You asked your76-year old Dad a question about the time when he was a young kid and was teaching his favorite childhood dog, Buckie, some tricks. (While he was a great dog, Buckie didn’t exactly get high marks for brains.)
Your Dad’s story started out recounting the time when he was teaching Buckie how to jump an obstacle course of branches up the in the woods. (It seems that Buckie preferred crawling under the jumps rather than jumping over them.)
That reminded Dad about how his clever current dog, Classy, hid his wallet the other day. He found it under her dog mat in the kitchen. Lovingly covered with drool. And that reminded him about how the dog he had during his college years, Ding, who jumped off the deck in her excitement to see him. (Turns out the deck was 12 feet up in the air.)
We think the way that one story leads to another is sorta wonderful. In fact, your Dad’s stream of consciousness storytelling happens all the time.
Dealing with Stories that Change Direction
We’ve come up with a new feature that makes it easy to accommodate stream-of-consciousness storytelling. It boils down to a new COPY feature.Here’s how it works.
Go back to your Dad’s childhood story about Buckie. This story fits well under your Dad’s Childhood (0-12) Category and under the prompt “Tell me about your pets.” Obviously the story about his current dog, Classy, doesn’t fit in the same Childhood category.
The story about Classy fits under the Adult (56+) Category and, since there isn’t a prompt specifically about pets, you’ll want to place another copy of the recorded story under the Other Memories from 56 Onward prompt.The same goes for the story about Ding, only this copy of the recording will go under the the Adult (20-25) Category. The point is: all three stories deserve equal attention and you certainly want to capture them because they say a lot about your Dad’s lifelong affection for dogs.
In cases like this, you’ll want to copy the original recording and then place a duplicate copy in the other relevant categories. Click here for specific instructions on how to copy recorded stories.
In the “dog story sequel” example above, the general topic of dogs doesn’t change. That’s not always the case. In fact, sometimes you start out on one topic, but spend most of the time talking about something else entirely. The original topic is barely mentioned!
For example, a story about learning to cook gingerbread cookies with your Grandmother for some unknown reason quickly changes into a story about the vacation road trips you used to take with your young kids through the Smokey Mountains on the way to the beaches of North Carolina. You were somewhere in your 30s. Let’s say that the cooking gingerbread cookies part of the story took about 30 seconds and that the story didn’t really illicit any feelings nor contain any details. The most interesting part of the recording by far is the road trip.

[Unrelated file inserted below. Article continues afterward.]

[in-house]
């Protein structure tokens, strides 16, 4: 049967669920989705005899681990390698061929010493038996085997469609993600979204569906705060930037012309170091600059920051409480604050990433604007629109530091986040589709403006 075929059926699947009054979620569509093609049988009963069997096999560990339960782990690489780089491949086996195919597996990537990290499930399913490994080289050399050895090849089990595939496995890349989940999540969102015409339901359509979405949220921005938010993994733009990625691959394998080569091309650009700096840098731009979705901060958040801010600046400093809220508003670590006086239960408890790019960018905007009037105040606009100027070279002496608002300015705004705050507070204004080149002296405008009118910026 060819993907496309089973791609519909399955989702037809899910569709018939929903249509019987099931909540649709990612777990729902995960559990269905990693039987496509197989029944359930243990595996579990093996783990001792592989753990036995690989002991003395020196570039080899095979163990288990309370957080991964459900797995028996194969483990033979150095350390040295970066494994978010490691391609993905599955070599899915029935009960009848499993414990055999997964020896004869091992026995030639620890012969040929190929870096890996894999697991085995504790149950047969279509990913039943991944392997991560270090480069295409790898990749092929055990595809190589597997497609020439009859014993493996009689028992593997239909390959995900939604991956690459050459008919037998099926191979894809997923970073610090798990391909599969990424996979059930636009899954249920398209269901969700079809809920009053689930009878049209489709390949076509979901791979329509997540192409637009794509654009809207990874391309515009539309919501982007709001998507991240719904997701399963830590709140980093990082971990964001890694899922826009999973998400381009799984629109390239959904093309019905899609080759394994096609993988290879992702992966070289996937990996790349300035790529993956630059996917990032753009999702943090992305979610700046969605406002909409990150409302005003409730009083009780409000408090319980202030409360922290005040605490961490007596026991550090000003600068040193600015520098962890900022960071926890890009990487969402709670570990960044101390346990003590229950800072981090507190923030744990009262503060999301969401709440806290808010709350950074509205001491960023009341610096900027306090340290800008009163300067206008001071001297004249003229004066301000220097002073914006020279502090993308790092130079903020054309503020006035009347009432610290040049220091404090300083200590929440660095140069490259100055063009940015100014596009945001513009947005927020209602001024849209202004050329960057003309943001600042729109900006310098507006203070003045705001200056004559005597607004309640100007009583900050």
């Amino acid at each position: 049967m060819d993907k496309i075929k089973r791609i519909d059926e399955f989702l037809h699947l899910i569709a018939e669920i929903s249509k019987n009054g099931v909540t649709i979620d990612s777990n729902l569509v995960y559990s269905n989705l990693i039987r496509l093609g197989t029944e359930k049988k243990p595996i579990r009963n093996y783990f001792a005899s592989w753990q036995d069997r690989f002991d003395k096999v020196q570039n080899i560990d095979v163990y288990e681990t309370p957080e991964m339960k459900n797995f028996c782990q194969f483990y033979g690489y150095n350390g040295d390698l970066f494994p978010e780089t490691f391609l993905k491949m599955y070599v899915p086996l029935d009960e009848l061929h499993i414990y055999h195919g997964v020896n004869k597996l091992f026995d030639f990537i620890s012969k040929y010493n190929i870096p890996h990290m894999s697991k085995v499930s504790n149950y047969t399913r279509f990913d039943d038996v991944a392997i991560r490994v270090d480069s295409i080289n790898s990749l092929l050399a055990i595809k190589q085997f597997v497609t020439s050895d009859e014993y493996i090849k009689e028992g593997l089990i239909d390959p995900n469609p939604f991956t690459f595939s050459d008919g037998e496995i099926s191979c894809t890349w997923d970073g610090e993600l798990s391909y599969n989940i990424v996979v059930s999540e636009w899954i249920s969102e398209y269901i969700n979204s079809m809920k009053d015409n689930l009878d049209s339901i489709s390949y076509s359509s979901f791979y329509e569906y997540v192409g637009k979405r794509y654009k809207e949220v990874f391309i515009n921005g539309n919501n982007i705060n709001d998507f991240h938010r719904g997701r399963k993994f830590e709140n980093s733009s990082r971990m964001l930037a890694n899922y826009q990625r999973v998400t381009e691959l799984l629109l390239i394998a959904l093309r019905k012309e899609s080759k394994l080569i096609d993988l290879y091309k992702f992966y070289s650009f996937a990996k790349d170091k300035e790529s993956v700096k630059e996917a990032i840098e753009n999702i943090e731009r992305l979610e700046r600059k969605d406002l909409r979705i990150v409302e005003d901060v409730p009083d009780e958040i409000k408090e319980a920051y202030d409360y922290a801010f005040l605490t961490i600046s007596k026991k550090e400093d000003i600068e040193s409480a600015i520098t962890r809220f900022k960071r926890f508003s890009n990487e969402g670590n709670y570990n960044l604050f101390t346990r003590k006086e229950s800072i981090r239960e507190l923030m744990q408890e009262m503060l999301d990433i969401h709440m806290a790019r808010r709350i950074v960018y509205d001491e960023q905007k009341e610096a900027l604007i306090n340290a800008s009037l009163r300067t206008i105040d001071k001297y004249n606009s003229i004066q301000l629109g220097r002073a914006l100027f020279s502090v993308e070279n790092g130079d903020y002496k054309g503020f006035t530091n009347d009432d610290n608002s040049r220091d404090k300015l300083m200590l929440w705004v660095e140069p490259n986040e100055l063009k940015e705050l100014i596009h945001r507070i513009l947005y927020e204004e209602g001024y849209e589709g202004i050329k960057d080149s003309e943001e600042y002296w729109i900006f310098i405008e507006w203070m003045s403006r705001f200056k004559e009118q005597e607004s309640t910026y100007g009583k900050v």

The best way to deal with this situation is to MOVE the story to a new category. In the example above, the story that you originally set up for the Childhood (0-12) Category best fits in the Adult (26-40) Category, probably under the Other Memories from 26-40 prompt.
Remember, always add key tag words and phrases that were mentioned in the story so that you can easily find the story. In the road trip story, those key tag words would probably include “Smokey Mountains” and “road trip”, to name a few.
Even with these new COPY and MOVE features, there are still some stories thatl seem a bit lost. Often, these other stories fit perfectly in what we call our Celebration Module. We call it that simply because there are many different types of celebrations.
For example, think about the family birthday parties that you’ve attended over the years. You can either record what relatives remember about some of those parties or you can record while you’re at the party. Go to the Celebrations Module, click on the Birthday heading, and record the remarks of family members who were there, and then save and share those stories long after the event.
You can also go with the “live” approach (after all, it’s pretty neat to listen to your 5 year old’s enthusiasm as he first opens the big box from his grandparents). Of course, birthday parties aren’t always quiet so it might be better to capture the time after the party when grandpa and grandson are talking about some adventures that the new jumbo tRex might take.
Then there are stories from the family reunions. Saving Memories Forever even makes it easy to share these family stories with people who couldn’t attend the reunion.
For retirement parties and anniversaries, you might want to ask co-workers to comment about ways in which the retiree contributed to the organization. Or about an amusing incident at work. After all, 25 years of work created strong bonds that are worth preserving. Click here for specific instructions on how to use the Celebrations Module.
So enjoy the world in all its complexity. Take advantage of the new Saving Memories Forever features that make it even more manageable.